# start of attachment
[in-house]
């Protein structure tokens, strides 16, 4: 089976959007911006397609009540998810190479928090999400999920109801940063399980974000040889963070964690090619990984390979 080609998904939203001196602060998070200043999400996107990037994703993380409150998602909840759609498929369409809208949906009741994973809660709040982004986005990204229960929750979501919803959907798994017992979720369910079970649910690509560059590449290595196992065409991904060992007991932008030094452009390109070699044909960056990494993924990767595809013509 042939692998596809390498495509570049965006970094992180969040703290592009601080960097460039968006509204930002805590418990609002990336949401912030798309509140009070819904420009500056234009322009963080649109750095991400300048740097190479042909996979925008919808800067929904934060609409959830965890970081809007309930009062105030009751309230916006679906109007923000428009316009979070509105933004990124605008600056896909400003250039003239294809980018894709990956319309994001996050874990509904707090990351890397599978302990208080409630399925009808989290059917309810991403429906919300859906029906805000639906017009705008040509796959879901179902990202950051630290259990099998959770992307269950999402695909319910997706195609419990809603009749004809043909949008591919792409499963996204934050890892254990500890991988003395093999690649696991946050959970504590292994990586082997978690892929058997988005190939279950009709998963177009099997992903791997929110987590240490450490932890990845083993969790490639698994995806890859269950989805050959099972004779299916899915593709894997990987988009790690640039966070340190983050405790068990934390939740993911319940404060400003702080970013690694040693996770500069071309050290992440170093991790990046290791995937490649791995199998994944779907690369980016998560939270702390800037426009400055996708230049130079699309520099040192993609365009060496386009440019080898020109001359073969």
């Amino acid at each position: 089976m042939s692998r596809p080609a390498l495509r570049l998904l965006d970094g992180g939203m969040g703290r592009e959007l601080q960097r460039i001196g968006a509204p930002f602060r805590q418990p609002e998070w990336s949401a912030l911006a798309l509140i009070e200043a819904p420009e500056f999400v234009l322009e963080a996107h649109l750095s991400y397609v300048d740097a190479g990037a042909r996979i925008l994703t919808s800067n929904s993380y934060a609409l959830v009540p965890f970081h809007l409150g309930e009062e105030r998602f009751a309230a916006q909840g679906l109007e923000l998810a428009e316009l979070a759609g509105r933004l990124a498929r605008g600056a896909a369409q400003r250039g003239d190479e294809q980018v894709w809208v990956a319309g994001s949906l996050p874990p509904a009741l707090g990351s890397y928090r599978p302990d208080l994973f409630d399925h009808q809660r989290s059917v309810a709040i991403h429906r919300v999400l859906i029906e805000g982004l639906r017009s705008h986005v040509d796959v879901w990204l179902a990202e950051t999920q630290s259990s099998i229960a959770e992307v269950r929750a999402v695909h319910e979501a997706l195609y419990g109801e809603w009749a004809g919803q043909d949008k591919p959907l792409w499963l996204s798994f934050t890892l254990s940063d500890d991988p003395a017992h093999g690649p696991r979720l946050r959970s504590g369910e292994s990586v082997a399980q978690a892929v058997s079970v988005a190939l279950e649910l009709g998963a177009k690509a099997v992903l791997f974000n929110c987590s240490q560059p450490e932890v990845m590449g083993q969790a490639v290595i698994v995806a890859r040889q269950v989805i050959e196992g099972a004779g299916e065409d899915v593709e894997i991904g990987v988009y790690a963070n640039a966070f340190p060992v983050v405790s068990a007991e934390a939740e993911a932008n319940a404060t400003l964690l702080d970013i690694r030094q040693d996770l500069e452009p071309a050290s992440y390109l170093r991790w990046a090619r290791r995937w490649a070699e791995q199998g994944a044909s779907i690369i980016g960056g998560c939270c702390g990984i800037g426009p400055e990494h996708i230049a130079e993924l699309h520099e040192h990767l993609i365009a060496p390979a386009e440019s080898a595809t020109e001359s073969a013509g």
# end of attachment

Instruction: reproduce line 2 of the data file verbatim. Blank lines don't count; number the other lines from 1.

């Protein structure tokens, strides 16, 4: 089976959007911006397609009540998810190479928090999400999920109801940063399980974000040889963070964690090619990984390979 080609998904939203001196602060998070200043999400996107990037994703993380409150998602909840759609498929369409809208949906009741994973809660709040982004986005990204229960929750979501919803959907798994017992979720369910079970649910690509560059590449290595196992065409991904060992007991932008030094452009390109070699044909960056990494993924990767595809013509 042939692998596809390498495509570049965006970094992180969040703290592009601080960097460039968006509204930002805590418990609002990336949401912030798309509140009070819904420009500056234009322009963080649109750095991400300048740097190479042909996979925008919808800067929904934060609409959830965890970081809007309930009062105030009751309230916006679906109007923000428009316009979070509105933004990124605008600056896909400003250039003239294809980018894709990956319309994001996050874990509904707090990351890397599978302990208080409630399925009808989290059917309810991403429906919300859906029906805000639906017009705008040509796959879901179902990202950051630290259990099998959770992307269950999402695909319910997706195609419990809603009749004809043909949008591919792409499963996204934050890892254990500890991988003395093999690649696991946050959970504590292994990586082997978690892929058997988005190939279950009709998963177009099997992903791997929110987590240490450490932890990845083993969790490639698994995806890859269950989805050959099972004779299916899915593709894997990987988009790690640039966070340190983050405790068990934390939740993911319940404060400003702080970013690694040693996770500069071309050290992440170093991790990046290791995937490649791995199998994944779907690369980016998560939270702390800037426009400055996708230049130079699309520099040192993609365009060496386009440019080898020109001359073969």